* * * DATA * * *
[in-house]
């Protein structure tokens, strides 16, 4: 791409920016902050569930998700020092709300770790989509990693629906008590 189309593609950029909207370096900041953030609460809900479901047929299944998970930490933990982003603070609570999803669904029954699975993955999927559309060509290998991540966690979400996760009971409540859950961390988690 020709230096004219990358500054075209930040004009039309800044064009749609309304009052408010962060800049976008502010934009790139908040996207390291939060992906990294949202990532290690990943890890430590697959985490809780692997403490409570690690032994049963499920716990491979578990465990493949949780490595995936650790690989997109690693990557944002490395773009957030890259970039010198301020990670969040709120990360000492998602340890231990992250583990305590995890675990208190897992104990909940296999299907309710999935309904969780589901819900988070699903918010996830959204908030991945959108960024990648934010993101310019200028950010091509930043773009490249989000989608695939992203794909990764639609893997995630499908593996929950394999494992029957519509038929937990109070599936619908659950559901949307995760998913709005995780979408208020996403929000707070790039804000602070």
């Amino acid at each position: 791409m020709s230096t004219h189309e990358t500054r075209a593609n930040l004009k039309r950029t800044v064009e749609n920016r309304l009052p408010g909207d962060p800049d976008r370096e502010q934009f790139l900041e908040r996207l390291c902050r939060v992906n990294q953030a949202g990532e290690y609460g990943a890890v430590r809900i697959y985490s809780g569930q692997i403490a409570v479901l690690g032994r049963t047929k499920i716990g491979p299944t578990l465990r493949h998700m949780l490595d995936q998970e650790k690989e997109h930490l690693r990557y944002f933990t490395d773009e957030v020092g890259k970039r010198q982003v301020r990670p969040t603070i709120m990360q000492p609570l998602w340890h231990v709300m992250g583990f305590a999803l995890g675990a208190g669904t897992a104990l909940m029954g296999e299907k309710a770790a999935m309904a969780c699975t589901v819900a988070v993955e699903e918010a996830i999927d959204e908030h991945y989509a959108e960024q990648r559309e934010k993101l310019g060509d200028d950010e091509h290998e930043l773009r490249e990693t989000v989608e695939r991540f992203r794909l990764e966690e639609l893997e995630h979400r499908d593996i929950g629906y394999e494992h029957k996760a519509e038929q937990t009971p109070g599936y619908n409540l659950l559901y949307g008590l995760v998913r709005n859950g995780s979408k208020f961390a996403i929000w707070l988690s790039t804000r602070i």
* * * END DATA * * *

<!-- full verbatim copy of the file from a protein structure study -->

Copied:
[in-house]
């Protein structure tokens, strides 16, 4: 791409920016902050569930998700020092709300770790989509990693629906008590 189309593609950029909207370096900041953030609460809900479901047929299944998970930490933990982003603070609570999803669904029954699975993955999927559309060509290998991540966690979400996760009971409540859950961390988690 020709230096004219990358500054075209930040004009039309800044064009749609309304009052408010962060800049976008502010934009790139908040996207390291939060992906990294949202990532290690990943890890430590697959985490809780692997403490409570690690032994049963499920716990491979578990465990493949949780490595995936650790690989997109690693990557944002490395773009957030890259970039010198301020990670969040709120990360000492998602340890231990992250583990305590995890675990208190897992104990909940296999299907309710999935309904969780589901819900988070699903918010996830959204908030991945959108960024990648934010993101310019200028950010091509930043773009490249989000989608695939992203794909990764639609893997995630499908593996929950394999494992029957519509038929937990109070599936619908659950559901949307995760998913709005995780979408208020996403929000707070790039804000602070």
């Amino acid at each position: 791409m020709s230096t004219h189309e990358t500054r075209a593609n930040l004009k039309r950029t800044v064009e749609n920016r309304l009052p408010g909207d962060p800049d976008r370096e502010q934009f790139l900041e908040r996207l390291c902050r939060v992906n990294q953030a949202g990532e290690y609460g990943a890890v430590r809900i697959y985490s809780g569930q692997i403490a409570v479901l690690g032994r049963t047929k499920i716990g491979p299944t578990l465990r493949h998700m949780l490595d995936q998970e650790k690989e997109h930490l690693r990557y944002f933990t490395d773009e957030v020092g890259k970039r010198q982003v301020r990670p969040t603070i709120m990360q000492p609570l998602w340890h231990v709300m992250g583990f305590a999803l995890g675990a208190g669904t897992a104990l909940m029954g296999e299907k309710a770790a999935m309904a969780c699975t589901v819900a988070v993955e699903e918010a996830i999927d959204e908030h991945y989509a959108e960024q990648r559309e934010k993101l310019g060509d200028d950010e091509h290998e930043l773009r490249e990693t989000v989608e695939r991540f992203r794909l990764e966690e639609l893997e995630h979400r499908d593996i929950g629906y394999e494992h029957k996760a519509e038929q937990t009971p109070g599936y619908n409540l659950l559901y949307g008590l995760v998913r709005n859950g995780s979408k208020f961390a996403i929000w707070l988690s790039t804000r602070i």